Monthly Archives: March 2020

Bridging the Gap

Those of you that frequent this blog know my affinity for the mixing of electronic and acoustic drums. I spend time going between both kinds of kits and have worked with triggers and sample pads in the past. I recently came upon someone who is bridging the gap between electronic and acoustic sounds. His name is Ran Levari and his YouTube channel is titled Breakbeat Meditations. Ran’s creativity shines through in his experimental compositions that truly exhibit what can be done. Through the use of electronic devices, sample pads, and a simple kit Ran incorporates unique beats that he accentuates within creative drum sounds. I had the pleasure of asking Ran a few questions about his drumming:

MA: When did you start incorporating acoustic drums and electronic instruments?

RL: I’ve been using electronic equipment in my setup since 2003, although by that time I was already heavily into electronic and sample based music. I grew up listening to Metal and Punk-Rock. The natural progression from there was hard Hip-Hop and Electronic music – that was in the mid 90’s. I used to go to lots of Jungle Raves and absorbed those sounds and all the Chillout tracks that were played after the party was done. Back then I played a lot of that music live, trying to get the same sounds and feel of the electronic beats from my acoustic kit.

During that time I also got into playing indigenous percussion instruments and studying the different rhythms and techniques. I played Congas, Bongos, Frame drums, Djembe and Djun-Djun in various ensembles and my kit was packed with bells, hand drums and pretty much anything I could get my hands on. (Literally…)  I was so concentrated on my percussion studies that another discipline seemed too much and I let the initial DAW craze pass me by.

It was while living in NYC in early 2000’s that I realized I can’t depend on anyone else to write my musical ideas for me and I bought some basic electronic equipment – just a laptop, a sound card and some software. From there to implementing those sounds directly into my kit was an obvious step but it took me a while to figure out how to do it well enough that it felt like a single unit.

I started out with the Roland pads – the SPD-S and the Handsonic. Both I still love and use quite a lot. After that came the Korg Kaoss pad and the Elektron Octatrack which turned out to be the hub for my live setup. I used some more controllers over the years, but most I left in favor of a simpler setup.

I try to treat electronic equipment the same way I treat other instruments. I’m a percussionist, I’ll press down on a drum head to muffle the sound of a stroke or turn a knob on a filter to cut off a high frequency – it’s the same thing to me. (At least conceptually.)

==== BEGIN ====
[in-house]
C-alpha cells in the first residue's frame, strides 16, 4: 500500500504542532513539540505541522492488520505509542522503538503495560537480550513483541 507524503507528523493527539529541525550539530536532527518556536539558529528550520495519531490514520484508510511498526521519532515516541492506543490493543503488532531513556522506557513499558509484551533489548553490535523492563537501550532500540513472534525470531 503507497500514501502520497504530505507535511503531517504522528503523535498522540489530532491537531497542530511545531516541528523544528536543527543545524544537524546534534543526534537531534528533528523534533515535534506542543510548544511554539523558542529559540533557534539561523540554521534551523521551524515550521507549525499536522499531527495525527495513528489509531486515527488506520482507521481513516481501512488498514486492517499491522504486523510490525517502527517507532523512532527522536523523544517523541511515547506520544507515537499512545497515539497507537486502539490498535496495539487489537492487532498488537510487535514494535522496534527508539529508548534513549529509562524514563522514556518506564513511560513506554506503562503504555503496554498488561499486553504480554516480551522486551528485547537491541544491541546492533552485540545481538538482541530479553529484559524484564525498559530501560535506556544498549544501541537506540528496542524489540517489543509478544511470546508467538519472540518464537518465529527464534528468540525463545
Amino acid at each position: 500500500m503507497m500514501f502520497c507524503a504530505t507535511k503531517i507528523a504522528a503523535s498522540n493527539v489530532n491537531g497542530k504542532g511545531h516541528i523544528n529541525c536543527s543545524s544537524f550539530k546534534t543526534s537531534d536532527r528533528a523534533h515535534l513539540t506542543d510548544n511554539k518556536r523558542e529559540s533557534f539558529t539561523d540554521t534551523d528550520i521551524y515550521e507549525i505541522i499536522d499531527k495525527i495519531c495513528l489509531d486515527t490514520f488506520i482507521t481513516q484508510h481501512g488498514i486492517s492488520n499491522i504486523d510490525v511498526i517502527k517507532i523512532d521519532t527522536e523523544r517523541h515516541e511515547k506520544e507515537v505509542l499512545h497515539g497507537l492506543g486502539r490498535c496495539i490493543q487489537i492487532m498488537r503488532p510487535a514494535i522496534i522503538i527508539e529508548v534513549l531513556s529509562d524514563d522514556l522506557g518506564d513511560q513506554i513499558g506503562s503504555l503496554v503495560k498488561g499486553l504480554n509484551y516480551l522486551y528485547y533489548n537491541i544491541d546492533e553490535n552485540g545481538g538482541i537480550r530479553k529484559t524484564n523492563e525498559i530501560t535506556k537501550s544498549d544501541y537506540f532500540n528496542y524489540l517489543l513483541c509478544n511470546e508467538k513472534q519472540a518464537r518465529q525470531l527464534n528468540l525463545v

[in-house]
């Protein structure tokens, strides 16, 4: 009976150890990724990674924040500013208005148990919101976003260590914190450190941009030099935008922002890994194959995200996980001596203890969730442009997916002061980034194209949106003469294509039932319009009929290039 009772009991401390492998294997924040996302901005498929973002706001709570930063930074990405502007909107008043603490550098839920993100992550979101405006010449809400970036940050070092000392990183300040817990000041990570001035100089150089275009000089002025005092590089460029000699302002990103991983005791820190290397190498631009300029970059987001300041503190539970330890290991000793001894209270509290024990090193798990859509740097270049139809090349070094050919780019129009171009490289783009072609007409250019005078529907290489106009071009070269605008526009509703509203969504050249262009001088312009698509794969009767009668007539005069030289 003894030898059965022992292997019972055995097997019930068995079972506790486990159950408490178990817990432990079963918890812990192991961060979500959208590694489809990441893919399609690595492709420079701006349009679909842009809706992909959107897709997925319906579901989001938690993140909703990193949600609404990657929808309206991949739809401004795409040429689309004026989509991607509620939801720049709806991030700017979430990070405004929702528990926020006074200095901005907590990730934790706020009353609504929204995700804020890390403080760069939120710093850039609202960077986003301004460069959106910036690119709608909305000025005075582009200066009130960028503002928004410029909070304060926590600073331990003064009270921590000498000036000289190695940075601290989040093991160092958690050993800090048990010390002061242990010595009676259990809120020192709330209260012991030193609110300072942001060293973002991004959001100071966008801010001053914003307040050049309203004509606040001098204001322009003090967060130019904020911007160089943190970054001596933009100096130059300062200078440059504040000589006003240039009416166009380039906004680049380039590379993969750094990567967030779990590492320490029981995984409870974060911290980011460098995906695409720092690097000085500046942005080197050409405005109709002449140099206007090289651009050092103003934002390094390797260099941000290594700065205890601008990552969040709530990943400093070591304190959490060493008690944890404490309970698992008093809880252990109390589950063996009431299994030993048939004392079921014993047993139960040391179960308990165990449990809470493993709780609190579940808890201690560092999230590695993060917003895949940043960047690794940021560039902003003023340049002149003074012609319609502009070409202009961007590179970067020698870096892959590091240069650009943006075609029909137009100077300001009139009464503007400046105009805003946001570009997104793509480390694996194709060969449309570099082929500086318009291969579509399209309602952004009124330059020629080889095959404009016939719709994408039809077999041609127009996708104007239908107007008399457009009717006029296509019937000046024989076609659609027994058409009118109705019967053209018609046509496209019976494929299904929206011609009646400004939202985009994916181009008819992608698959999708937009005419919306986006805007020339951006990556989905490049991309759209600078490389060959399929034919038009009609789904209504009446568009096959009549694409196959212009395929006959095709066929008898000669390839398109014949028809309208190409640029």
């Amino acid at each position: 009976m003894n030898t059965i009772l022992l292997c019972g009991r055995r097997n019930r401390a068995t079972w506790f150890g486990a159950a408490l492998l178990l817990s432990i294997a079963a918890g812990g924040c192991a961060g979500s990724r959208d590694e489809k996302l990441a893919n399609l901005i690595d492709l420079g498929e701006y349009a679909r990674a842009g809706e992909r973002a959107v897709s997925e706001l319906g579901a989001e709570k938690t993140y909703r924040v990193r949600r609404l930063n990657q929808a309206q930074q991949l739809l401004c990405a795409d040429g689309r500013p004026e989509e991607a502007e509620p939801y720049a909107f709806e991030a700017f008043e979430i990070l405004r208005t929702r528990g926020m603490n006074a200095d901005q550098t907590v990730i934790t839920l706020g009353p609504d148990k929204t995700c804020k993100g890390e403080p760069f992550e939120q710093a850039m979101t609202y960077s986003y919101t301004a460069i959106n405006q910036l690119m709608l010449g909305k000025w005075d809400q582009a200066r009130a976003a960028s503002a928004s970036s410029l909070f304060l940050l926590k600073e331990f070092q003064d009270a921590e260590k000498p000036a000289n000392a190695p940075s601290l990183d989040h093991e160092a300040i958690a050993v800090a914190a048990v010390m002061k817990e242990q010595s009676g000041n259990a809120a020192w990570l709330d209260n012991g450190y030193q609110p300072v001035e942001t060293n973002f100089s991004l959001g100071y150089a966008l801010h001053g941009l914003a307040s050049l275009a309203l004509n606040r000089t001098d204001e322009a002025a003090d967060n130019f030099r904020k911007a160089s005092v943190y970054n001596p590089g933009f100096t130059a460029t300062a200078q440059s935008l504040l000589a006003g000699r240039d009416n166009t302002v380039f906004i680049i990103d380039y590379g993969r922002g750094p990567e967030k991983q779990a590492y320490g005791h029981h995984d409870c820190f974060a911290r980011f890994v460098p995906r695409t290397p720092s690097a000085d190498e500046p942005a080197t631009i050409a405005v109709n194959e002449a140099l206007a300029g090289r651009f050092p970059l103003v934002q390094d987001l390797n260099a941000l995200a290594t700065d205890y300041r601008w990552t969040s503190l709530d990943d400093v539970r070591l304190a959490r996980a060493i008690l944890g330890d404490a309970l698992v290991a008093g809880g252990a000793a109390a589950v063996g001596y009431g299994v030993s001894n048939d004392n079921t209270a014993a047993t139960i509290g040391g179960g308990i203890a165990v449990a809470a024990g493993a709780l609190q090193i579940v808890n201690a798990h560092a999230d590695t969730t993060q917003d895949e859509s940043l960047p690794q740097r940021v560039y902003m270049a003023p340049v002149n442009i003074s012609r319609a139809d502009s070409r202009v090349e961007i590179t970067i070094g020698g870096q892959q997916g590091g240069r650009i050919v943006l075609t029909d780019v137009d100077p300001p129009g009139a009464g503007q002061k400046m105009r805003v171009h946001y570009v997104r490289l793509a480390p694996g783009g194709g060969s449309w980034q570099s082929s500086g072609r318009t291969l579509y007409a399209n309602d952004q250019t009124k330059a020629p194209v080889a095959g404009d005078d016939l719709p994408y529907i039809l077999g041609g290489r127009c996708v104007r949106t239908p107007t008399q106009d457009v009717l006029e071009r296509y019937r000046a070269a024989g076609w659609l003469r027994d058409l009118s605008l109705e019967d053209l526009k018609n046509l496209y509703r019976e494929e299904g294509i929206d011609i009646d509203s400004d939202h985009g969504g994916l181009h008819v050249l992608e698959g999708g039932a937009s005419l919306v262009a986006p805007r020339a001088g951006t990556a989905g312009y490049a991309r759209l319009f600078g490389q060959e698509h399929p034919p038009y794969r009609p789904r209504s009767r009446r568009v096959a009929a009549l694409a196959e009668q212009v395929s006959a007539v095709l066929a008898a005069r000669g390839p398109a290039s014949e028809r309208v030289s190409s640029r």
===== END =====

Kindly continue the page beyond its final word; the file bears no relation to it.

MA: What challenges are there using acoustic drums and electronic instruments?

RL: The technical side of things is definitely a challenge. It can be hard enough to be on top of a drum kit. Add to that a multi-effect sequencer, triggers, mics, midi splitters, a laptop and a sound card – each with their own eccentric behavior and a 15 minute change-over before your festival slot can be quite stressful…But that becomes easier with experience.

For me the greater challenge is musical in nature – it’s trying to meld the acoustic and electronic pieces of gear to one organic set and not get too technical about the instrument as a whole – to keep it playful and interesting for myself and hopefully for my audience. It’s very easy to lose yourself in a sea of endless possibilities when augmenting your kit with electronics. That creates situations where too many options are paralyzing and you find yourself having to ‘work’ for your gear instead of having it work for you. Too many samples, too many knobs to turn, it gets messy. That’s why I tend to favor hardware to laptops – it keeps me focused on less options and that in turn makes me more creative.

Going back to my percussion background – that’s exactly what some of my heroes excel at – master like Zakir Hussain and Giovanni Hidalgo can keep you mesmerized for a very long time by playing just one or two drums. I try to adopt some principals from the older drum traditions and adapt them to my needs – mainly the idea of the drummer as a story-teller.

MA: Can you give us a rundown of your acoustic drums and electronic instruments?



  • 1967 Slingerland kit
  • 70’s Premier kit
  • 1965 Slingerland Maple SD  14”x5.5”
  • Early 70’s Ludwig Supraphonic SD 14”x6.5”
  • Assorted found drums – Japanese, East-European etc.
  • Assorted vintage cymbals 60’s – 80’s – Zildjian, Sabian, Paiste


  • Roland SPD-S
  • Nord Drum 3p
  • Elektron Octatrack
  • Korg Kaosspad 3
  • RME Fireface 400 sound card
  • Bome midi translator
  • Kenton midi splitter